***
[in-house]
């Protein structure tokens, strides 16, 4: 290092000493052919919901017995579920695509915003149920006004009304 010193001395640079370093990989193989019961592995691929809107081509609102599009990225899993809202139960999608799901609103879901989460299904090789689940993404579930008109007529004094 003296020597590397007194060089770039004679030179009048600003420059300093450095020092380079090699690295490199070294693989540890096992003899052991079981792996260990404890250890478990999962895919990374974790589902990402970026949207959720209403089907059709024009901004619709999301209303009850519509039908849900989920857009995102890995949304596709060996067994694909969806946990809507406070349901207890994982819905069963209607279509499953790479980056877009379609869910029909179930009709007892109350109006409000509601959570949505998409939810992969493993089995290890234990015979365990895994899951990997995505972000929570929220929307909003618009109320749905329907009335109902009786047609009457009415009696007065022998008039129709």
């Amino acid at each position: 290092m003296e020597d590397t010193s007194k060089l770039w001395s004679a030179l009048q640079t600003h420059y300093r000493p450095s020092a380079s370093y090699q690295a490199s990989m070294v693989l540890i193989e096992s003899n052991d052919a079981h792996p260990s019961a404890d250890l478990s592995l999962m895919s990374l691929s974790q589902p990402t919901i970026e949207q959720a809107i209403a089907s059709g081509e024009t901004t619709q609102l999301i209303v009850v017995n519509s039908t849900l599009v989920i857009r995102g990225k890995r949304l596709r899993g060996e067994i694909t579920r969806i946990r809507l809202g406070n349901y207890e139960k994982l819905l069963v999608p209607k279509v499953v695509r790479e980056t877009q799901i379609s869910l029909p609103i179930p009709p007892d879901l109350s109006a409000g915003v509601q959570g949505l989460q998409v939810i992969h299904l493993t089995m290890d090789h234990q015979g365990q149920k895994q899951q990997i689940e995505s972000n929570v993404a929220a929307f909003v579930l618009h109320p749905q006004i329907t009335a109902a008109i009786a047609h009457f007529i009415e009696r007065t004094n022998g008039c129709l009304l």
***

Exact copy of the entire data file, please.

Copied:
[in-house]
């Protein structure tokens, strides 16, 4: 290092000493052919919901017995579920695509915003149920006004009304 010193001395640079370093990989193989019961592995691929809107081509609102599009990225899993809202139960999608799901609103879901989460299904090789689940993404579930008109007529004094 003296020597590397007194060089770039004679030179009048600003420059300093450095020092380079090699690295490199070294693989540890096992003899052991079981792996260990404890250890478990999962895919990374974790589902990402970026949207959720209403089907059709024009901004619709999301209303009850519509039908849900989920857009995102890995949304596709060996067994694909969806946990809507406070349901207890994982819905069963209607279509499953790479980056877009379609869910029909179930009709007892109350109006409000509601959570949505998409939810992969493993089995290890234990015979365990895994899951990997995505972000929570929220929307909003618009109320749905329907009335109902009786047609009457009415009696007065022998008039129709």
């Amino acid at each position: 290092m003296e020597d590397t010193s007194k060089l770039w001395s004679a030179l009048q640079t600003h420059y300093r000493p450095s020092a380079s370093y090699q690295a490199s990989m070294v693989l540890i193989e096992s003899n052991d052919a079981h792996p260990s019961a404890d250890l478990s592995l999962m895919s990374l691929s974790q589902p990402t919901i970026e949207q959720a809107i209403a089907s059709g081509e024009t901004t619709q609102l999301i209303v009850v017995n519509s039908t849900l599009v989920i857009r995102g990225k890995r949304l596709r899993g060996e067994i694909t579920r969806i946990r809507l809202g406070n349901y207890e139960k994982l819905l069963v999608p209607k279509v499953v695509r790479e980056t877009q799901i379609s869910l029909p609103i179930p009709p007892d879901l109350s109006a409000g915003v509601q959570g949505l989460q998409v939810i992969h299904l493993t089995m290890d090789h234990q015979g365990q149920k895994q899951q990997i689940e995505s972000n929570v993404a929220a929307f909003v579930l618009h109320p749905q006004i329907t009335a109902a008109i009786a047609h009457f007529i009415e009696r007065t004094n022998g008039c129709l009304l």